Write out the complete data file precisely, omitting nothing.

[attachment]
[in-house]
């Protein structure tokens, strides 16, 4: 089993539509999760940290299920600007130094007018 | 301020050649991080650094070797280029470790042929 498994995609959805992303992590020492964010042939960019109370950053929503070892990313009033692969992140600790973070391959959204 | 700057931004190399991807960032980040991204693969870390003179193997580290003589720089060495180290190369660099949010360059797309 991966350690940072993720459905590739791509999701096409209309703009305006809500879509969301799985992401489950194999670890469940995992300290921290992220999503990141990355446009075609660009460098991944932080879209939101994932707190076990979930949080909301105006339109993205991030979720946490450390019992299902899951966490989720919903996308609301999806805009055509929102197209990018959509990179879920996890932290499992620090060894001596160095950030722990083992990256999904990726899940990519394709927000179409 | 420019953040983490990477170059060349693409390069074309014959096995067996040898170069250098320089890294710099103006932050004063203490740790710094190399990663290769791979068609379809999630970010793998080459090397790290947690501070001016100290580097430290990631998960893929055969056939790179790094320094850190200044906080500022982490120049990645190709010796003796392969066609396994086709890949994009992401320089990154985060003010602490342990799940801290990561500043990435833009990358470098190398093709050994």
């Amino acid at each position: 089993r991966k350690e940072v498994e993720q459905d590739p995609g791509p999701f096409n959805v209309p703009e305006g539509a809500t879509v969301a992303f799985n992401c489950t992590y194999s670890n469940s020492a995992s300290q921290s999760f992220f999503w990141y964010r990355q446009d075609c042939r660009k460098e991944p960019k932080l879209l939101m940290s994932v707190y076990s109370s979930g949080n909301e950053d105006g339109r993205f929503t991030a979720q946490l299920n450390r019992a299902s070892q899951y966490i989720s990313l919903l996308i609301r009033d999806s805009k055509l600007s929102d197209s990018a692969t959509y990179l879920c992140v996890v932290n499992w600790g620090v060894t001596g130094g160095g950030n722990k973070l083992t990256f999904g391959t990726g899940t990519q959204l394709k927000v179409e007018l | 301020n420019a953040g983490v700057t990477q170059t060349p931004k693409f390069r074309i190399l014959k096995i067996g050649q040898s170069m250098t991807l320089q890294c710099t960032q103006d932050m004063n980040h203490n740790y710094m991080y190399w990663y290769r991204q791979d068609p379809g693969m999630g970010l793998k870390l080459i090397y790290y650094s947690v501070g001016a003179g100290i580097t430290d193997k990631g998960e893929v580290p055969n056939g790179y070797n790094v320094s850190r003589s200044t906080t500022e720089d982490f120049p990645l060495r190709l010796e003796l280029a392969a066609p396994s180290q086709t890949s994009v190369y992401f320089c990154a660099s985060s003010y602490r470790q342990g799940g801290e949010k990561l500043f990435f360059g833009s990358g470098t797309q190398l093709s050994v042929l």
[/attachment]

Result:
[in-house]
């Protein structure tokens, strides 16, 4: 089993539509999760940290299920600007130094007018 | 301020050649991080650094070797280029470790042929 498994995609959805992303992590020492964010042939960019109370950053929503070892990313009033692969992140600790973070391959959204 | 700057931004190399991807960032980040991204693969870390003179193997580290003589720089060495180290190369660099949010360059797309 991966350690940072993720459905590739791509999701096409209309703009305006809500879509969301799985992401489950194999670890469940995992300290921290992220999503990141990355446009075609660009460098991944932080879209939101994932707190076990979930949080909301105006339109993205991030979720946490450390019992299902899951966490989720919903996308609301999806805009055509929102197209990018959509990179879920996890932290499992620090060894001596160095950030722990083992990256999904990726899940990519394709927000179409 | 420019953040983490990477170059060349693409390069074309014959096995067996040898170069250098320089890294710099103006932050004063203490740790710094190399990663290769791979068609379809999630970010793998080459090397790290947690501070001016100290580097430290990631998960893929055969056939790179790094320094850190200044906080500022982490120049990645190709010796003796392969066609396994086709890949994009992401320089990154985060003010602490342990799940801290990561500043990435833009990358470098190398093709050994």
């Amino acid at each position: 089993r991966k350690e940072v498994e993720q459905d590739p995609g791509p999701f096409n959805v209309p703009e305006g539509a809500t879509v969301a992303f799985n992401c489950t992590y194999s670890n469940s020492a995992s300290q921290s999760f992220f999503w990141y964010r990355q446009d075609c042939r660009k460098e991944p960019k932080l879209l939101m940290s994932v707190y076990s109370s979930g949080n909301e950053d105006g339109r993205f929503t991030a979720q946490l299920n450390r019992a299902s070892q899951y966490i989720s990313l919903l996308i609301r009033d999806s805009k055509l600007s929102d197209s990018a692969t959509y990179l879920c992140v996890v932290n499992w600790g620090v060894t001596g130094g160095g950030n722990k973070l083992t990256f999904g391959t990726g899940t990519q959204l394709k927000v179409e007018l | 301020n420019a953040g983490v700057t990477q170059t060349p931004k693409f390069r074309i190399l014959k096995i067996g050649q040898s170069m250098t991807l320089q890294c710099t960032q103006d932050m004063n980040h203490n740790y710094m991080y190399w990663y290769r991204q791979d068609p379809g693969m999630g970010l793998k870390l080459i090397y790290y650094s947690v501070g001016a003179g100290i580097t430290d193997k990631g998960e893929v580290p055969n056939g790179y070797n790094v320094s850190r003589s200044t906080t500022e720089d982490f120049p990645l060495r190709l010796e003796l280029a392969a066609p396994s180290q086709t890949s994009v190369y992401f320089c990154a660099s985060s003010y602490r470790q342990g799940g801290e949010k990561l500043f990435f360059g833009s990358g470098t797309q190398l093709s050994v042929l």